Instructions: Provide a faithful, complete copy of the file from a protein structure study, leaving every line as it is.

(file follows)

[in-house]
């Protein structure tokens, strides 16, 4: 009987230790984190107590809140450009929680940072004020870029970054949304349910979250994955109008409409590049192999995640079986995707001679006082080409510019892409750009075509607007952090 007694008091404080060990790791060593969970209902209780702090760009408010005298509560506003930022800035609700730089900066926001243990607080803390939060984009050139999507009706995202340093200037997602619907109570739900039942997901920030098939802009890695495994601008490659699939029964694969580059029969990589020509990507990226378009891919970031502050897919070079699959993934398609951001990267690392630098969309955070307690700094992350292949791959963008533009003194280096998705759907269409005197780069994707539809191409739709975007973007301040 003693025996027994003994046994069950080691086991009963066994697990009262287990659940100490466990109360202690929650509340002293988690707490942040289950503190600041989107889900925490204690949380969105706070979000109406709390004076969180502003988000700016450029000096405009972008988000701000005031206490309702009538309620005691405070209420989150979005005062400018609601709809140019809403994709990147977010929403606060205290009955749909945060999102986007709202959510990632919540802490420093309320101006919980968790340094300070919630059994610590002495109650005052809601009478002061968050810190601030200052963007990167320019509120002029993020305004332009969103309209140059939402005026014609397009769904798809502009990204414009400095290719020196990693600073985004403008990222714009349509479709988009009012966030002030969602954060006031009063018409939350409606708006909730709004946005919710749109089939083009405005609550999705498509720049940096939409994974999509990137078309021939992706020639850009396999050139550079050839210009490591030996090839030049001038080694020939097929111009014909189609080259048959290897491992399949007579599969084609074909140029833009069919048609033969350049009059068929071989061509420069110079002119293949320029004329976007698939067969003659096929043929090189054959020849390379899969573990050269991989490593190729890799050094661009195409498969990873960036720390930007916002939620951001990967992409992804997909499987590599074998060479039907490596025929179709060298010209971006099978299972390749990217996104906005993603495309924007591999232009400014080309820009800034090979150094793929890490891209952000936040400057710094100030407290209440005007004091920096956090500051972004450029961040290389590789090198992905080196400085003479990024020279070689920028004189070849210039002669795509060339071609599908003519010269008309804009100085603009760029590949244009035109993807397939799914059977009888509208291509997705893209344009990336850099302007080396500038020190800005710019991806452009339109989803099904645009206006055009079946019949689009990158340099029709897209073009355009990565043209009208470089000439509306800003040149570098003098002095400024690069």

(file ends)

[in-house]
């Protein structure tokens, strides 16, 4: 009987230790984190107590809140450009929680940072004020870029970054949304349910979250994955109008409409590049192999995640079986995707001679006082080409510019892409750009075509607007952090 007694008091404080060990790791060593969970209902209780702090760009408010005298509560506003930022800035609700730089900066926001243990607080803390939060984009050139999507009706995202340093200037997602619907109570739900039942997901920030098939802009890695495994601008490659699939029964694969580059029969990589020509990507990226378009891919970031502050897919070079699959993934398609951001990267690392630098969309955070307690700094992350292949791959963008533009003194280096998705759907269409005197780069994707539809191409739709975007973007301040 003693025996027994003994046994069950080691086991009963066994697990009262287990659940100490466990109360202690929650509340002293988690707490942040289950503190600041989107889900925490204690949380969105706070979000109406709390004076969180502003988000700016450029000096405009972008988000701000005031206490309702009538309620005691405070209420989150979005005062400018609601709809140019809403994709990147977010929403606060205290009955749909945060999102986007709202959510990632919540802490420093309320101006919980968790340094300070919630059994610590002495109650005052809601009478002061968050810190601030200052963007990167320019509120002029993020305004332009969103309209140059939402005026014609397009769904798809502009990204414009400095290719020196990693600073985004403008990222714009349509479709988009009012966030002030969602954060006031009063018409939350409606708006909730709004946005919710749109089939083009405005609550999705498509720049940096939409994974999509990137078309021939992706020639850009396999050139550079050839210009490591030996090839030049001038080694020939097929111009014909189609080259048959290897491992399949007579599969084609074909140029833009069919048609033969350049009059068929071989061509420069110079002119293949320029004329976007698939067969003659096929043929090189054959020849390379899969573990050269991989490593190729890799050094661009195409498969990873960036720390930007916002939620951001990967992409992804997909499987590599074998060479039907490596025929179709060298010209971006099978299972390749990217996104906005993603495309924007591999232009400014080309820009800034090979150094793929890490891209952000936040400057710094100030407290209440005007004091920096956090500051972004450029961040290389590789090198992905080196400085003479990024020279070689920028004189070849210039002669795509060339071609599908003519010269008309804009100085603009760029590949244009035109993807397939799914059977009888509208291509997705893209344009990336850099302007080396500038020190800005710019991806452009339109989803099904645009206006055009079946019949689009990158340099029709897209073009355009990565043209009208470089000439509306800003040149570098003098002095400024690069």